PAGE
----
What if we lived in a world...
Where the president or other leaders -- not editors -- decided what news we could know. Where investigative journalists were jailed for “insulting” public officials. Where reports of conflict were censored.
Where public debate of ethnic and racial questions was banned. Where an international media board dictated how much time or space an issue warranted. Where cyber-authorities determined what news and information could be transmitted on the World Wide Web.
These are real threats:
According to Freedom House, only 21 percent of the world’s people live in countries with a fully free press.
The remaining nations hold a majority in every intergovernmental organization where press freedom issues are considered.
- As a result of the United Nations International Telecommunication Union's two part World Summit on the Information Society (Dec 2003 in Geneva and Nov 2005 in Tunis), where some progress was made in numerous preparatory conferences held at various locations around the world and in which WPFC actively participated, an Internet Governance Forum will be established that will make recommendations regarding the future of the Internet. WPFC will participate to the extent we are allowed to assure that this "new medium" becomes ever more free for the exchange of ideas, news and opinions. While freedom of the press and freedom of expression were referred to in final documents of both Summits, there remains sufficient potentially restrictive language to merit our continued involvement and vigilance.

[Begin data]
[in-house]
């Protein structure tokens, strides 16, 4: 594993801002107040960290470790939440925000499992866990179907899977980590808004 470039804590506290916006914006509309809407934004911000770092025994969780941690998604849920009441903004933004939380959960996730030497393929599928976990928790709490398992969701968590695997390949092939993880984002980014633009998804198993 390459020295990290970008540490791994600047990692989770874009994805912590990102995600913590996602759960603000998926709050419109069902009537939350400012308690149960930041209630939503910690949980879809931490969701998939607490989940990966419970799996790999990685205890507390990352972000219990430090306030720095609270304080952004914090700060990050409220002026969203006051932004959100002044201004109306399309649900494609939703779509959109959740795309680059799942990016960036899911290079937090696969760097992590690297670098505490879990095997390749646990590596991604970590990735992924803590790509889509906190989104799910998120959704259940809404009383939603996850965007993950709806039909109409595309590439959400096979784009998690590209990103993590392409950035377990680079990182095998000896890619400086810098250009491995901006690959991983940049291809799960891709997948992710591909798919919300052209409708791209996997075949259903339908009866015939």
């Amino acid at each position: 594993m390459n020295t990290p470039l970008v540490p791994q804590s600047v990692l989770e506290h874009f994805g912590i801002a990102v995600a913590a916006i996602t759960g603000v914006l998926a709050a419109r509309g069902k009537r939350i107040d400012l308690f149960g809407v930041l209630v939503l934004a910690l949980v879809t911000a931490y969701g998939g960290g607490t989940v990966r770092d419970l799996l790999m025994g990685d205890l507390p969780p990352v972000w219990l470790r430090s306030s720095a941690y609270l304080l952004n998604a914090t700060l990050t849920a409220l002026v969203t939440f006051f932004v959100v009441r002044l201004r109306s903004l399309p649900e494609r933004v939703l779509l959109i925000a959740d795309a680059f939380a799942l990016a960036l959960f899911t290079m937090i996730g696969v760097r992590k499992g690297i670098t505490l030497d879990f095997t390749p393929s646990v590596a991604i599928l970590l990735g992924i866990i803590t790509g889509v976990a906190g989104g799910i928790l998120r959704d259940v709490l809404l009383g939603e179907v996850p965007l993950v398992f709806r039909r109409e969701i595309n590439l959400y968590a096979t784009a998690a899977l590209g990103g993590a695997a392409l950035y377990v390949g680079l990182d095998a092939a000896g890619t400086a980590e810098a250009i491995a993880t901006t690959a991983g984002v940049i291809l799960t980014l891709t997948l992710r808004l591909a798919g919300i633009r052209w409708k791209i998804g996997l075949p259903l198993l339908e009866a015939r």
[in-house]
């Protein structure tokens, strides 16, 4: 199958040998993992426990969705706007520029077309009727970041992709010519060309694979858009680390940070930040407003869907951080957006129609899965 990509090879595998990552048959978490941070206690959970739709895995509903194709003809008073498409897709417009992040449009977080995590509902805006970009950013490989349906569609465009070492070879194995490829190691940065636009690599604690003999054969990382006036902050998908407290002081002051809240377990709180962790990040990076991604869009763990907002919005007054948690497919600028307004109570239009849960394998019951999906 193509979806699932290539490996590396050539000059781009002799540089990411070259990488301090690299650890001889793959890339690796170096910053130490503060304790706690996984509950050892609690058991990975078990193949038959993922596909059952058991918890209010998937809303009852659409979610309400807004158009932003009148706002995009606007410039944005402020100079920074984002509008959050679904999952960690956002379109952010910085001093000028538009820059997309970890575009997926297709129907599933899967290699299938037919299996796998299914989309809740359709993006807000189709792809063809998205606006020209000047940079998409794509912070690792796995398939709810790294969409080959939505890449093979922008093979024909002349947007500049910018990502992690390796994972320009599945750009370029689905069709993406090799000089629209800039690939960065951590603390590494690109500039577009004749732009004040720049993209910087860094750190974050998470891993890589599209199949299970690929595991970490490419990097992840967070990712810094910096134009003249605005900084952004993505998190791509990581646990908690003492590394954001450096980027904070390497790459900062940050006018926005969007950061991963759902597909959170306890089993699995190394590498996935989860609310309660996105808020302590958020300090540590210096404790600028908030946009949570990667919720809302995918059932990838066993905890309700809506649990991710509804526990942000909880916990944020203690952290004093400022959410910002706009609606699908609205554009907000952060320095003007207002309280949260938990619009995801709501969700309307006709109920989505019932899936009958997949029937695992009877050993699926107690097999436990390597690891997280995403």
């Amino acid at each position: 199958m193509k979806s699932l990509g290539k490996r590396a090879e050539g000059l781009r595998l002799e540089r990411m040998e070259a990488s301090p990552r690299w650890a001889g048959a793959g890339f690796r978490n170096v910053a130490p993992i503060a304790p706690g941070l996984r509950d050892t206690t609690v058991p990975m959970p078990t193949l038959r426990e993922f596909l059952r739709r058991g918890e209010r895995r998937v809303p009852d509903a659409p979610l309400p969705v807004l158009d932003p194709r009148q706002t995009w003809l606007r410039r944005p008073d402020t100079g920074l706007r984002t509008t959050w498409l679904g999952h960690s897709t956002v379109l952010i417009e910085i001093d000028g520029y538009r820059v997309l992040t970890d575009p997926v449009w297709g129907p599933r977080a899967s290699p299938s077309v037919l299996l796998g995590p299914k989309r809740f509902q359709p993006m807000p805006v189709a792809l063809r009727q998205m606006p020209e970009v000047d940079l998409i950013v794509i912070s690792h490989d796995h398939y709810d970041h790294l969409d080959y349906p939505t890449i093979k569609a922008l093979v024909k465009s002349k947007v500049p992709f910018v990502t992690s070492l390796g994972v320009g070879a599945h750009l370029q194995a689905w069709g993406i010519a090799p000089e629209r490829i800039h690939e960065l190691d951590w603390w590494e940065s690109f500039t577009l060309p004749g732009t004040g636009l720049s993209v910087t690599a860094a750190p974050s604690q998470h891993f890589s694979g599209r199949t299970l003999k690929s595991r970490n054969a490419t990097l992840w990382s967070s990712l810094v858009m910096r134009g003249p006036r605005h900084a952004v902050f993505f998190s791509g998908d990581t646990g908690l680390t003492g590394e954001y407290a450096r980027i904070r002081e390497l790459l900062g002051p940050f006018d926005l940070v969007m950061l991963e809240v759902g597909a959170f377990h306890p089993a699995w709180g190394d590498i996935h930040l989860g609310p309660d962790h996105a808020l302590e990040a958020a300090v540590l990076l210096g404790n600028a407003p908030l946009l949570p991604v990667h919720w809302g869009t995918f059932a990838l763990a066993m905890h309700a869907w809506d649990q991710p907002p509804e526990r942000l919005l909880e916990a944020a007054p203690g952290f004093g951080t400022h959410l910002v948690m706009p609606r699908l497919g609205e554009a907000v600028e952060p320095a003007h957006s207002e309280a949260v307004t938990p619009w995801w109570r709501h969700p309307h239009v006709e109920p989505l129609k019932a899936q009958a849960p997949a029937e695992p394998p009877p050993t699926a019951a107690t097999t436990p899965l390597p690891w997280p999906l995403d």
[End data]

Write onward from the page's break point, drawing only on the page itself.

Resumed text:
We are concerned that governments could adopt content rules for cyberspace that would restrict Internet news and might set precedents for limiting traditional news media.
- Representatives of national press councils, mainly government-sanctions, continue to press for establishment of a “global press council.”
- Drawing on intergovernmental provisions, country after country is drafting restrictive new press laws.
- Russia is seeking international support for “rules of professional behavior of journalists who cover acts of terrorism and counter-terrorist operations.” A draft called for journalists “not (to) take any independent actions, prohibited by the law enforcement bodies.”
- NGO groups are mobilizing to urge revisiting discredited code-word proposals for restriction such as a “right to communicate” and “the contribution of communication to the democratization of society.”
The World Press Freedom Committee works to oppose such ideas. The World Press Freedom Committee is:
- The only free-press group primarily focused on threats arising at intergovernmental organizations.
- The only organization of its kind working unceasingly to unite free-press groups in a common global front.
Join the Fight
The freedom we enjoy is fragile and too rare. Fewer than half of the countries of the world have completely free news. Arrests, arbitrary laws and other harassments continue.
States seek support for such actions at gatherings where the WPFC’s sometimes is the only voice raised for a free press. Restrictions are beaten back in one place, but crop up in another.
Making gains is difficult. But it can be done. To secure these gains, and extend them, a free press needs help. The WPFC is providing it. With your support, the effort can continue.